×
INTELLIGENT WORK FORUMS
FOR ENGINEERING PROFESSIONALS

Contact US

Log In

Come Join Us!

Are you an
Engineering professional?
Join Eng-Tips Forums!
  • Talk With Other Members
  • Be Notified Of Responses
    To Your Posts
  • Keyword Search
  • One-Click Access To Your
    Favorite Forums
  • Automated Signatures
    On Your Posts
  • Best Of All, It's Free!

*Eng-Tips's functionality depends on members receiving e-mail. By joining you are opting in to receive e-mail.

Posting Guidelines

Promoting, selling, recruiting, coursework and thesis posting is forbidden.

Students Click Here

Stress in Pipe due to Shear Lug/Plate

Stress in Pipe due to Shear Lug/Plate

Stress in Pipe due to Shear Lug/Plate

(OP)
Alright, I'm working my way through a design and I'm struggling a bit with this last step.  I have a horizontal line that is restrained using a hold down strap (vibration strap) and I am attaching a rolled plate to the top 180° of the line.  It basically looks like half of a full encirclement reinforcement pad.  The plate is to act as a bumper against the clamp as an emergency stop in the event of a line break.  I've designed the strap, bolting, shear plate, and weld for the load due to the pressure thrust of the line.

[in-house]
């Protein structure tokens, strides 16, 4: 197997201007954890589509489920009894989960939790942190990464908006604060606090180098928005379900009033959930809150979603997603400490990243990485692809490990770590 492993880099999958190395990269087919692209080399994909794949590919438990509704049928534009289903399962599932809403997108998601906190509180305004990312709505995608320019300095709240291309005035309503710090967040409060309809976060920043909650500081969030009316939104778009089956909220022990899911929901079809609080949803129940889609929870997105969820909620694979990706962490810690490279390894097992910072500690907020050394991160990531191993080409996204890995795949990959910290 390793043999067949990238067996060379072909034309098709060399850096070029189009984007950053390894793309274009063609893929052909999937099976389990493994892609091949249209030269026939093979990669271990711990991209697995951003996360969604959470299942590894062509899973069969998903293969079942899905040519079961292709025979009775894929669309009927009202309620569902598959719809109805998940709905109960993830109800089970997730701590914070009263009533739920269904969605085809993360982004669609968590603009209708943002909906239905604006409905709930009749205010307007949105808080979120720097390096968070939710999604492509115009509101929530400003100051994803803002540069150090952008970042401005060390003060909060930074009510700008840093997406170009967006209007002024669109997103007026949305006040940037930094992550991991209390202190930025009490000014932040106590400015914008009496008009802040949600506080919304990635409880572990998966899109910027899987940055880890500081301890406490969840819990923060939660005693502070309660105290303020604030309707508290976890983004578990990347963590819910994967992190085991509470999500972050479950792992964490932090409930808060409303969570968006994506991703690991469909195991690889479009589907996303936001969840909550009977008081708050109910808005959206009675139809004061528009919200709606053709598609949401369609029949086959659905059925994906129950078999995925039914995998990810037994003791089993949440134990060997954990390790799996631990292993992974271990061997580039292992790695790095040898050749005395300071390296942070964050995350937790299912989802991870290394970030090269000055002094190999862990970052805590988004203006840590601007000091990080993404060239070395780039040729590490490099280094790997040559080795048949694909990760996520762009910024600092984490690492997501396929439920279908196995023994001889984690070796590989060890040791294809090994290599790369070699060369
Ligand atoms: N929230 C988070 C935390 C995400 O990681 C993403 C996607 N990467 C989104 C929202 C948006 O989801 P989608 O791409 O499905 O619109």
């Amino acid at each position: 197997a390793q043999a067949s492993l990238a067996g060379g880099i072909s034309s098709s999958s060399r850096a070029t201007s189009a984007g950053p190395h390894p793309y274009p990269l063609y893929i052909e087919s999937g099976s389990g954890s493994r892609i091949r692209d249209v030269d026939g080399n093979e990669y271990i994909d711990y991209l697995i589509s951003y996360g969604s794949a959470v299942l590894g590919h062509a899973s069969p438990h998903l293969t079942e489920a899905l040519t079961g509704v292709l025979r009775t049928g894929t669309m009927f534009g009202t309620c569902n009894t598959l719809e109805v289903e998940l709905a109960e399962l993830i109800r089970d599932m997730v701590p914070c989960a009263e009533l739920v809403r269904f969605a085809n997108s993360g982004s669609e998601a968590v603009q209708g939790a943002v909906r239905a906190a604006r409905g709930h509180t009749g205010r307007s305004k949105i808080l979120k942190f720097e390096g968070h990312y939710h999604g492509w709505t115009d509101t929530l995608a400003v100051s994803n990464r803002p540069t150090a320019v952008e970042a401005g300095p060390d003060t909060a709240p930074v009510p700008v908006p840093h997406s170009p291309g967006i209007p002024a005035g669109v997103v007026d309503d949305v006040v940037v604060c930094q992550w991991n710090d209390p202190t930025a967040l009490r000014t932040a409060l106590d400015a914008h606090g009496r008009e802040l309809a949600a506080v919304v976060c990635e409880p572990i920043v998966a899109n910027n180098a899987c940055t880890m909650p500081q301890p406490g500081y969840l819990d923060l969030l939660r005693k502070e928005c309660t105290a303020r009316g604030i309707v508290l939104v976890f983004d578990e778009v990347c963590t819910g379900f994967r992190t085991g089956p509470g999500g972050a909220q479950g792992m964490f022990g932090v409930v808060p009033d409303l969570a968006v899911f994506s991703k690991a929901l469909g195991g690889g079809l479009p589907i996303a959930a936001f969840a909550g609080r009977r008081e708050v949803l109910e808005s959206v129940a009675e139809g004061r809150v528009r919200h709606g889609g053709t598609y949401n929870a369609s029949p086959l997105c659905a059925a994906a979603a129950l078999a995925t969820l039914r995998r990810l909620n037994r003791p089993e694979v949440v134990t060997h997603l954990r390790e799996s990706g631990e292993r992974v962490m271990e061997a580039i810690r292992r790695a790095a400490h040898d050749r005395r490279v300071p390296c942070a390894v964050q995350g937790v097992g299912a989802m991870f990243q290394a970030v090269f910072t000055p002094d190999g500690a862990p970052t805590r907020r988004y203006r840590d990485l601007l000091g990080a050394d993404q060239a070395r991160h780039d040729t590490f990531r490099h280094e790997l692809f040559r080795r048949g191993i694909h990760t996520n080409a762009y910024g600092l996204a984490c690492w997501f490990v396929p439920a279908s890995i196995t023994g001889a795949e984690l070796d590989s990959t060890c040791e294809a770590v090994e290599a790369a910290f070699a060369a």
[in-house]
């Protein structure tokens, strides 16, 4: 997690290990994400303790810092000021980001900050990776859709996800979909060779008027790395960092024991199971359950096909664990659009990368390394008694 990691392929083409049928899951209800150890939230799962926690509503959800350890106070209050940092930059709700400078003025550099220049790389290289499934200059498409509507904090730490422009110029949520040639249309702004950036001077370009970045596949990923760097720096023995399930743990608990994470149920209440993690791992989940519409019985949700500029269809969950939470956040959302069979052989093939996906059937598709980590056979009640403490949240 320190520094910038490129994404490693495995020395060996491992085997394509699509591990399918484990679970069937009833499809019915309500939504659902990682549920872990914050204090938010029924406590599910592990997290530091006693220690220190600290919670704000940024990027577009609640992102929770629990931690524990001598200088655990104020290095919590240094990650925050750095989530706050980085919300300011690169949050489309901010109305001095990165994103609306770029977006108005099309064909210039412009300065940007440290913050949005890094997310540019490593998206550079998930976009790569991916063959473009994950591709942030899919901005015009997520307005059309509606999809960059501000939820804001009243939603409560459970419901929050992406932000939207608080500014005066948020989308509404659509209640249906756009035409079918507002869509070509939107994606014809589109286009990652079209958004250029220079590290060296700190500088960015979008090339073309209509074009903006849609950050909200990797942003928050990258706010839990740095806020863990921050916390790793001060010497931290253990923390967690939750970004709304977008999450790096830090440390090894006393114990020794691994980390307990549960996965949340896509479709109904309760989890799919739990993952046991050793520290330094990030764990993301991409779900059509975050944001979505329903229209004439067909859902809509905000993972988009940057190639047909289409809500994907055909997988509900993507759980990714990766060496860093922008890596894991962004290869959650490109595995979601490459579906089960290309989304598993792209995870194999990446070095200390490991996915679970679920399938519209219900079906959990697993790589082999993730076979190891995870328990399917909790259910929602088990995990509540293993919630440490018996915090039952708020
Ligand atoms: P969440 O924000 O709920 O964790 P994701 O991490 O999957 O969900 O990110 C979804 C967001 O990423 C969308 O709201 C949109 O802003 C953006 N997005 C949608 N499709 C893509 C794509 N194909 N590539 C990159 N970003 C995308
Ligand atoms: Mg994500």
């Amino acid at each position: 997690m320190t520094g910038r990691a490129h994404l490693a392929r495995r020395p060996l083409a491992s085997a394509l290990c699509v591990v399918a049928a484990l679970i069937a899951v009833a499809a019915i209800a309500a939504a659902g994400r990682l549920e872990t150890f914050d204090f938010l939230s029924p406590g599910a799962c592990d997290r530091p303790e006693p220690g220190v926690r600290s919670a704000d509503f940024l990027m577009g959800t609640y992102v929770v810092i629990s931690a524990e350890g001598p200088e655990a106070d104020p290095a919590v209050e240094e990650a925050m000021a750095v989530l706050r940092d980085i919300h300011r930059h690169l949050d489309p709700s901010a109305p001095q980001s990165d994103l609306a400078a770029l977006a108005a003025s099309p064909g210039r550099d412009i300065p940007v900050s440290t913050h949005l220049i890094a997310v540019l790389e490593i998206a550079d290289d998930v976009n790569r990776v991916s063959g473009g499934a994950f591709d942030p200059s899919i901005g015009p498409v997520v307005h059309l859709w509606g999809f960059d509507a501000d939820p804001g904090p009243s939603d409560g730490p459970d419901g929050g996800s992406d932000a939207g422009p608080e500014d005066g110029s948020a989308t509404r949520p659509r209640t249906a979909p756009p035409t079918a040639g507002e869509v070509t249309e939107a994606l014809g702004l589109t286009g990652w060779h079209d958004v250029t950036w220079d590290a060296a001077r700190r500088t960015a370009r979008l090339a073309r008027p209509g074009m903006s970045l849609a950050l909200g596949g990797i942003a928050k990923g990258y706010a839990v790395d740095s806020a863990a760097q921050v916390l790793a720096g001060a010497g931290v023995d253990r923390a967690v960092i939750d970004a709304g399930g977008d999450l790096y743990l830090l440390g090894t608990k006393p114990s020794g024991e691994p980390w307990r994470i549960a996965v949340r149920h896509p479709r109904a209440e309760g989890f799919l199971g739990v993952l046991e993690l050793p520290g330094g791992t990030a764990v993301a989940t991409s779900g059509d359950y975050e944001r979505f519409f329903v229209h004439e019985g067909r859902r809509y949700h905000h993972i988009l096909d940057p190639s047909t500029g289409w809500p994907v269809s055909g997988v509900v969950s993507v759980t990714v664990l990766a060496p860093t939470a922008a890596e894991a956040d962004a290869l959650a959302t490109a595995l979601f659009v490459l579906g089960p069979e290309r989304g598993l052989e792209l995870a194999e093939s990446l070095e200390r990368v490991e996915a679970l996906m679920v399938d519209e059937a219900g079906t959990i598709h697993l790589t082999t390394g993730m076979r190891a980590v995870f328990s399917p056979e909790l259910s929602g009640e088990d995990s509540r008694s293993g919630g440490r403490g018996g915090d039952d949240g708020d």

However, I'm having trouble making the final step of the effect of the weld line itself on the stress in the pipe.  The plate is welded to the line on three sides - the two longitudinal sides, and one of the 180° sides.  The other 180° side is up against the strap.  This configuration was chosen to keep the force on the pipe as close to a pure shear as possible and minimize bending.  Most of the references and techniques I'm familiar with are concerned with the effect of bending due to the moment arm of an attachment like a shoe or dummy leg.  The shear aspect seems to generally be neglected as not contributing greatly to the stress.  However, in this case, the shear is really the only contributor to the stress.

I'm going to take another run through my Roark Stress and Strain to see if I've just missed the application somewhere.  If anyone has any other references, I'd appreciate it.

Edward L. Klein
Pipe Stress Engineer
Houston, Texas

All opinions expressed here are my own and not my company's.

RE: Stress in Pipe due to Shear Lug/Plate

Ed,

Find someone with Nuclear Plant piping design experience and see if they have an old Bechtel or Stone & Webster pipe lug guideline. These companies developed an integrated guideline for evaluation of pipe lugs and the combination of stresses on the pipe wall.

The Piping fabrication Institute (PFI) published a guidleine on lugs and allowable weld shear versus temperature (www.pfi-institute.org) see publication ES-26

Additionally, ASME wrote two code cases some 15 years ago that addresses the problem you are interested with. You should contact a Mr. John Breen (a frequent eng-tips contributor)who is very familiar with these code cases and thier application.....

Hope that this helps


MJC

RE: Stress in Pipe due to Shear Lug/Plate

depending on the size of the piping, would the zick´s method give an approximate result of any value?

RE: Stress in Pipe due to Shear Lug/Plate

abeltio,

Nope,